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In some ways, quality and productivity are a lot like the weather, few people have clear answers when it comes to doing something about it. What seems to be the problem? While the consensus is that something has to be done, producing the desired result isn't that easy. Nonetheless, it has always been the supervisor's job to increase efficiency, and in these times, this role is taking on greater importance. Where should you begin to boost your department's effectiveness? These steps may form the framework for success:
- Understand where you stand.
Before you attempt to improve productivity, you have to know the performance areas in which improvement is most needed. Without a clear picture of present levels of activity, attempts at improvement are haphazard at best. How do you find where you are? The answer is to make a systematic analysis of the work being done before you launch any attempt to improve it.
- Make the connection.
High production must be joined with quality; but quality consciousness can only be raised in your workers if you show them that quality is important to your organization. Everything you do, everything you say, should show your employees that you care about quality. If you show people that you do care, if you train them to value quality themselves and if you praise them when they do, chances are your department will achieve the productivity-quality balance every supervisor is looking for.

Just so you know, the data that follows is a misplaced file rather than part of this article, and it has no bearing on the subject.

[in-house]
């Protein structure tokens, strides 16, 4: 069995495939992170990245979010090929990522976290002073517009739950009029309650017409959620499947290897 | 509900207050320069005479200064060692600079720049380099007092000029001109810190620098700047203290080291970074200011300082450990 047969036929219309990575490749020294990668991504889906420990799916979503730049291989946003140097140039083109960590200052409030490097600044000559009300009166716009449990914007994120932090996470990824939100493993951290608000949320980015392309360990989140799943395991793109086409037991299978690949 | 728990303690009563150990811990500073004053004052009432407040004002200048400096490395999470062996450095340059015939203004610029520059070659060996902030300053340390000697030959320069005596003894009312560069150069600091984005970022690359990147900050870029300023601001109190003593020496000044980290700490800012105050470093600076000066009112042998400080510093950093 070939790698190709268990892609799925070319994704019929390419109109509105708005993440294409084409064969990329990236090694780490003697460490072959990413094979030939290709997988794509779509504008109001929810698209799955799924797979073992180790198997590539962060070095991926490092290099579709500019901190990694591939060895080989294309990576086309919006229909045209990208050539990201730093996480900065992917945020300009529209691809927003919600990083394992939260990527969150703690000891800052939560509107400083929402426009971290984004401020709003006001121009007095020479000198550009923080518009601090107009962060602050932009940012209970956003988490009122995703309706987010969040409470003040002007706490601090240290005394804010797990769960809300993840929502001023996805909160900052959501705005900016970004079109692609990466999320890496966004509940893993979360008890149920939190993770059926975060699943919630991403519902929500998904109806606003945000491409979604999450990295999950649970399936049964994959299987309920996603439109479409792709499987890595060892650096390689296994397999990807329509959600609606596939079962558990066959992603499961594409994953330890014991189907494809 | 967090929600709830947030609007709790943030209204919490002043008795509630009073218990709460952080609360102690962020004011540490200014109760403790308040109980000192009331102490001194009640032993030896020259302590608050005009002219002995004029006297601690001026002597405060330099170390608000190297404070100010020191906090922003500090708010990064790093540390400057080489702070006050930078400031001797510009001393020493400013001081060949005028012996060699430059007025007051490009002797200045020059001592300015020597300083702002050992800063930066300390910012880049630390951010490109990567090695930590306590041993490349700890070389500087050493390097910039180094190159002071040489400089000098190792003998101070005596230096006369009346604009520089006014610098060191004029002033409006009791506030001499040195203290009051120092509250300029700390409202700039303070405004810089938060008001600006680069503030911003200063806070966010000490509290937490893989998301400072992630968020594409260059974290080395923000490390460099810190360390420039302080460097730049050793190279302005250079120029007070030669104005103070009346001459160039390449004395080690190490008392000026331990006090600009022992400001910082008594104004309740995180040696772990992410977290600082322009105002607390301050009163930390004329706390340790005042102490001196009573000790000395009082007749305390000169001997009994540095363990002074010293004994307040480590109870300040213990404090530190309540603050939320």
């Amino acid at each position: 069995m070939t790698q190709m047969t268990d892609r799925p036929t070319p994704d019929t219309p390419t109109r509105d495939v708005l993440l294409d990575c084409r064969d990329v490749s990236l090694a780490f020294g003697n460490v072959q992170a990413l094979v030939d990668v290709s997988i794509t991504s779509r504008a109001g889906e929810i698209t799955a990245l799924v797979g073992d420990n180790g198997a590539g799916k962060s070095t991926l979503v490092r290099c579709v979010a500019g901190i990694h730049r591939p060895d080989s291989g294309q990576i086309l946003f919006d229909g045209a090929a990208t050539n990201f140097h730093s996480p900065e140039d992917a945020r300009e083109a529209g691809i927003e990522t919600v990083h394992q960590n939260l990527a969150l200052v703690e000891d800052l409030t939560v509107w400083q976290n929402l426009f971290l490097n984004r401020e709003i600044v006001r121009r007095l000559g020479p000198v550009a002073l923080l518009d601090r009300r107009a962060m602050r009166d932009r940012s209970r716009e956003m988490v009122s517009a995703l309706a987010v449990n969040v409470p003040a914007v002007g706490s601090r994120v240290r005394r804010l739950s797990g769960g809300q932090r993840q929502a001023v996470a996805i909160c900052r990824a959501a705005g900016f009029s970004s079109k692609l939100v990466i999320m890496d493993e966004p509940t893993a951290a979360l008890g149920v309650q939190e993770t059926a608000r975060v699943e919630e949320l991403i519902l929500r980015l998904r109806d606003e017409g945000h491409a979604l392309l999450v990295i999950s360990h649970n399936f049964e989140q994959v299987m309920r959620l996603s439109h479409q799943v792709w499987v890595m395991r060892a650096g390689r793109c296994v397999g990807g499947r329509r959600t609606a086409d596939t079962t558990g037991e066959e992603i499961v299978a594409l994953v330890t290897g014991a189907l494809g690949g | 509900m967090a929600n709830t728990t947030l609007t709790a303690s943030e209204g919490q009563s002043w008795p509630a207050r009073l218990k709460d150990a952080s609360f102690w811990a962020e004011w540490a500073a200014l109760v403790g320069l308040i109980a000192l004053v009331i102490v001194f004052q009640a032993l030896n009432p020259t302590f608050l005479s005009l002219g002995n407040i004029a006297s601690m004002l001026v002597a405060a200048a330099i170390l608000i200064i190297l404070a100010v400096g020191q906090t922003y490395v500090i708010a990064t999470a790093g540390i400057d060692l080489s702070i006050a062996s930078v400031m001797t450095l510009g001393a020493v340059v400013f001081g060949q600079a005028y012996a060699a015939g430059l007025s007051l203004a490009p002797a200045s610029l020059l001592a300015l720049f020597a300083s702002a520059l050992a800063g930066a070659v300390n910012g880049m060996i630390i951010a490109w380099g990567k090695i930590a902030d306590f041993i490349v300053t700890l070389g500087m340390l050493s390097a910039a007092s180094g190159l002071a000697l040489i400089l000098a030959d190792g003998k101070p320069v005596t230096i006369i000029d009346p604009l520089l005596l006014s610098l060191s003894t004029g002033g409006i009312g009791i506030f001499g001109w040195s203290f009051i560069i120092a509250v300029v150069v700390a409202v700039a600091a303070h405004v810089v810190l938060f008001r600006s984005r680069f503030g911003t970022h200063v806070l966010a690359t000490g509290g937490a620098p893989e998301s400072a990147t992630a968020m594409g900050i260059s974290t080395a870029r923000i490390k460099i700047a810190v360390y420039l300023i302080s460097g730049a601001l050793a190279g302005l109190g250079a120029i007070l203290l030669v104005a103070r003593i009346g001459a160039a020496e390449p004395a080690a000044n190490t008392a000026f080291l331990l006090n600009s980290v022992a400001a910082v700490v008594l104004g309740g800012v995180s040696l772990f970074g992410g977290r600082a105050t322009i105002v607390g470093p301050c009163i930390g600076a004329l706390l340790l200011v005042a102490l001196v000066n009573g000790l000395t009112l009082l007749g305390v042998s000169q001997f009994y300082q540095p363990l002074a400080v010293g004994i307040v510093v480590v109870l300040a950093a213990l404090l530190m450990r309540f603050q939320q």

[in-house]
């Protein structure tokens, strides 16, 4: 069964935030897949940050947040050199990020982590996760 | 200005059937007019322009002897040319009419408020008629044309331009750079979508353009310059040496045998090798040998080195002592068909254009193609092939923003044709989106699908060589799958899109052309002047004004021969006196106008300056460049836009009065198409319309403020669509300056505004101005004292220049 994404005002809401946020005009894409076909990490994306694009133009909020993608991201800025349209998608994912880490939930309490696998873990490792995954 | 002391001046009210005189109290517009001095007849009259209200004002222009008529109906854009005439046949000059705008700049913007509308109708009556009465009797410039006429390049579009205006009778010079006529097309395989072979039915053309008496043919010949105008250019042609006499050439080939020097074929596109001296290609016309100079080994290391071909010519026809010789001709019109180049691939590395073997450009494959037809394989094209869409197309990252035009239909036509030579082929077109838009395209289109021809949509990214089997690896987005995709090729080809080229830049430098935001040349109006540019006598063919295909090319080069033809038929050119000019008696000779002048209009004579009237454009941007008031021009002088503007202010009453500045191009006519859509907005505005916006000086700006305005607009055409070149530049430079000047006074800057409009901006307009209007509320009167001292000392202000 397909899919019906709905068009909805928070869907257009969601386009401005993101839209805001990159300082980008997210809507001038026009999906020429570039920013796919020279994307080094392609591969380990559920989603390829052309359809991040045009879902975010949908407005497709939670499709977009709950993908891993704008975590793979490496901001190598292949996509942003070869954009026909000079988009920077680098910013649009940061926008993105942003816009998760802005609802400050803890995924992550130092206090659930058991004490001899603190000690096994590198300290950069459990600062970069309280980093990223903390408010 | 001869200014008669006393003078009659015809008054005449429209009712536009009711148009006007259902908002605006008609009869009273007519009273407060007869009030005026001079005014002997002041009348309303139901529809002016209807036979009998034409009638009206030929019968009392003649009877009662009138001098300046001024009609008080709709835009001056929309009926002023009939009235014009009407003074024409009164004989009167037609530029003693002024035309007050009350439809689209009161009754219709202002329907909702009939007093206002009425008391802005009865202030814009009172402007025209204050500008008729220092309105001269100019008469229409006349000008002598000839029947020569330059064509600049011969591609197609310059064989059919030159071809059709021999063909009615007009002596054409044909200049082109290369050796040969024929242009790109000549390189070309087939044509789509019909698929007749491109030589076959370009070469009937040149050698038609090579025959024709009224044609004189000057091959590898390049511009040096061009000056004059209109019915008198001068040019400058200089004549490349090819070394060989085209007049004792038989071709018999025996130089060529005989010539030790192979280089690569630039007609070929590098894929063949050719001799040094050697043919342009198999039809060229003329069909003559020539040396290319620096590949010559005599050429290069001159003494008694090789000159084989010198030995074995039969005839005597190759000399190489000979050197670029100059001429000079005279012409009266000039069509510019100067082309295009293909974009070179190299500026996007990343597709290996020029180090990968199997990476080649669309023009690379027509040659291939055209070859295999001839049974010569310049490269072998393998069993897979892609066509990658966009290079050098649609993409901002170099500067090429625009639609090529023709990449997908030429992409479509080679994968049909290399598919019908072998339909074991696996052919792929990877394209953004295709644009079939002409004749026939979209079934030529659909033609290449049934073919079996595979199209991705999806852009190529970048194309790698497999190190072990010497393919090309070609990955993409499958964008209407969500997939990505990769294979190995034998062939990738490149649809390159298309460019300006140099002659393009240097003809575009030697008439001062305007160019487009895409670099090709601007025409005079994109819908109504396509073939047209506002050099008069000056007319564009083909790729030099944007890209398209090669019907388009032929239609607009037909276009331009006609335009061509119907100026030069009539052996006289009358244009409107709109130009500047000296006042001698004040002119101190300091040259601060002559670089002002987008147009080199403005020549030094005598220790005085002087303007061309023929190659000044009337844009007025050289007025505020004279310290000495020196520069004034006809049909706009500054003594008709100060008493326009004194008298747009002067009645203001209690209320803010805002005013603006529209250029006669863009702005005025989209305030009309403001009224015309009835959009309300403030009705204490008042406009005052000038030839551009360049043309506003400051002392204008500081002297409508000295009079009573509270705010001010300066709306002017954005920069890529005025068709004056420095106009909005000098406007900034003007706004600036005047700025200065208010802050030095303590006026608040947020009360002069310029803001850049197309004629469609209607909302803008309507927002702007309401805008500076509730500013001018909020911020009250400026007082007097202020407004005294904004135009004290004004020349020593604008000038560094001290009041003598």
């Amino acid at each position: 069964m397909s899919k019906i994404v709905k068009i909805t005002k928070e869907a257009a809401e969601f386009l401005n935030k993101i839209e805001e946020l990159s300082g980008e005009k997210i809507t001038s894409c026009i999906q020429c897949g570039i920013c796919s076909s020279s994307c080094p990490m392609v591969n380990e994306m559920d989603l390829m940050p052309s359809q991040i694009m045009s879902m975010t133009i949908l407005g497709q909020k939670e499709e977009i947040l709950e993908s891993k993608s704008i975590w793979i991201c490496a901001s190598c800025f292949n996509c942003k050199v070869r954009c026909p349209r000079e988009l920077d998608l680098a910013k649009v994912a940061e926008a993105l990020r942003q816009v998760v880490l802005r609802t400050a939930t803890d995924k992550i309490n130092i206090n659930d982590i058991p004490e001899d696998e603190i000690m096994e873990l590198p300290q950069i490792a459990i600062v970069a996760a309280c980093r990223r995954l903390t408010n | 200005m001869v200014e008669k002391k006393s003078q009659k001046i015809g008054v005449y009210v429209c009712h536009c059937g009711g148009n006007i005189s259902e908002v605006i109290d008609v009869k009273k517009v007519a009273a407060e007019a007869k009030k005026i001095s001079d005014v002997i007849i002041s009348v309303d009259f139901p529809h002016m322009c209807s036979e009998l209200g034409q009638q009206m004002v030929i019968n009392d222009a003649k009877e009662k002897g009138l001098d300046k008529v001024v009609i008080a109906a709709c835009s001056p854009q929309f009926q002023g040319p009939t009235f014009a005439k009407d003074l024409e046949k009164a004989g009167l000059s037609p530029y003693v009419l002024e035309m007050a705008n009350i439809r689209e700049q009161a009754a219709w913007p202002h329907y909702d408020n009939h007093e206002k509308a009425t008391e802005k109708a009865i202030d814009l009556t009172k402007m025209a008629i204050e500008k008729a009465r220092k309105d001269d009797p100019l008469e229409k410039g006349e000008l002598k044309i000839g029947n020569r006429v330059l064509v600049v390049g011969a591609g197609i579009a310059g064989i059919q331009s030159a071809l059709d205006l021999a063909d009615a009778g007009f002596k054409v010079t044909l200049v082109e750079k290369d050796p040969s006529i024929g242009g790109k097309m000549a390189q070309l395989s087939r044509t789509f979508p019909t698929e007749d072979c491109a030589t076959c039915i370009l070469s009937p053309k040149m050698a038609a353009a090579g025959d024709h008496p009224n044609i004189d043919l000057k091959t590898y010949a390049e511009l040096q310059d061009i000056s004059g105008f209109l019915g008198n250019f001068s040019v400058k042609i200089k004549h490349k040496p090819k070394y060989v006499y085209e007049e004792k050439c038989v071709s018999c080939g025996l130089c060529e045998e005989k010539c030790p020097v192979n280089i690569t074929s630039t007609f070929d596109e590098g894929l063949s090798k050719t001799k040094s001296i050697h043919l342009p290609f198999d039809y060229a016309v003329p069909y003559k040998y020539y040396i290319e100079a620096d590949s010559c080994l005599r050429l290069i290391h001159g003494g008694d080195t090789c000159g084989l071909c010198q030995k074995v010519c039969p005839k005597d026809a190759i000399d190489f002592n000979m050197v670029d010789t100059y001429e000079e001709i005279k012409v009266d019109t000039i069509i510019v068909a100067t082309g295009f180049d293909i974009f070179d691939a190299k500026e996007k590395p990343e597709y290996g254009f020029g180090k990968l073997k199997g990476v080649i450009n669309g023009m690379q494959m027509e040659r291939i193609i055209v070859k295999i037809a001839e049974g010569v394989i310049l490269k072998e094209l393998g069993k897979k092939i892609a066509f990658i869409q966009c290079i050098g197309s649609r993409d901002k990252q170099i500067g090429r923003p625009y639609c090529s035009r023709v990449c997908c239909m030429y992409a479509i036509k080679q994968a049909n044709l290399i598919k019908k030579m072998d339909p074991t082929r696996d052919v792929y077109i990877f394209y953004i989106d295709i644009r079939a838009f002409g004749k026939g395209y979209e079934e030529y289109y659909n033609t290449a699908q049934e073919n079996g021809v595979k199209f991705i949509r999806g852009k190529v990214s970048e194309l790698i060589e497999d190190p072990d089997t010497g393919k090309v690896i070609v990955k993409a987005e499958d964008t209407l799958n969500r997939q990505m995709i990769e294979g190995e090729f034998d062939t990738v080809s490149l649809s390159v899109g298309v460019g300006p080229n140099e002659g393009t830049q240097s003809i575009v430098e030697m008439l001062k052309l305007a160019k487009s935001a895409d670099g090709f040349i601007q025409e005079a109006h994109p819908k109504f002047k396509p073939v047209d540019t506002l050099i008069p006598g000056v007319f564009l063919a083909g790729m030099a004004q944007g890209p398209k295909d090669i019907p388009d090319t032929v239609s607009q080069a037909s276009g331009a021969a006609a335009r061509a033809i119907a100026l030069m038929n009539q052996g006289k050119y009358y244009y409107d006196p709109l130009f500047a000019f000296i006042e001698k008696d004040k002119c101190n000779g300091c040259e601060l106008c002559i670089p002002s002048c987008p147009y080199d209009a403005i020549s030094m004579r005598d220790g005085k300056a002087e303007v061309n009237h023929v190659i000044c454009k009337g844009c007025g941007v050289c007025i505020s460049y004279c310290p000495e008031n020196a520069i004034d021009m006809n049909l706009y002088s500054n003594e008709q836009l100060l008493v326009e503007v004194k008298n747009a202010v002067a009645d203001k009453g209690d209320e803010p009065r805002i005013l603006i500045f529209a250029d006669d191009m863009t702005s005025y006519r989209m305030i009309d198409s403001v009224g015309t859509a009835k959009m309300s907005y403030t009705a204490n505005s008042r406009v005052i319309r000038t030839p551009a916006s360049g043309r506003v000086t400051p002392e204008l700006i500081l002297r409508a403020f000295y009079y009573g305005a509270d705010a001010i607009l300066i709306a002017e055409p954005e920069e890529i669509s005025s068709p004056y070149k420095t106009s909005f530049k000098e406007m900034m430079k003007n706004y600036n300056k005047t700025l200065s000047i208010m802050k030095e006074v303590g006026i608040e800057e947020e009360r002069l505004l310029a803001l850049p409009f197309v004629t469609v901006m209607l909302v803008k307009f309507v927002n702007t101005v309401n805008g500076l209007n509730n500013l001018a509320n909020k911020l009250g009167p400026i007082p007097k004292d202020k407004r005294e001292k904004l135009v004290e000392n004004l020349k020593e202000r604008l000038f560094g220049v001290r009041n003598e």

- Involve workers.
The most effective improvements come from working smarter, not harder. This means working safer so that avoidable accidents don't draw off productive capacity. It also means getting the job done right and on time. After all, producing the right quality isn't going to mean much if you fail to deliver the product when it's needed.
Each of these points requires involvement on the part of workers . . . and this is why so many supervisors are looking for ways to include workers in the productivity process. From work simplification teams to creative thinking groups, more and more companies are trying to use worker expertise. What do workers think of these programs? On the whole, they are enthusiastic because it makes their jobs more interesting and meaningful. This, in turn, motivates them to higher productivity and quality.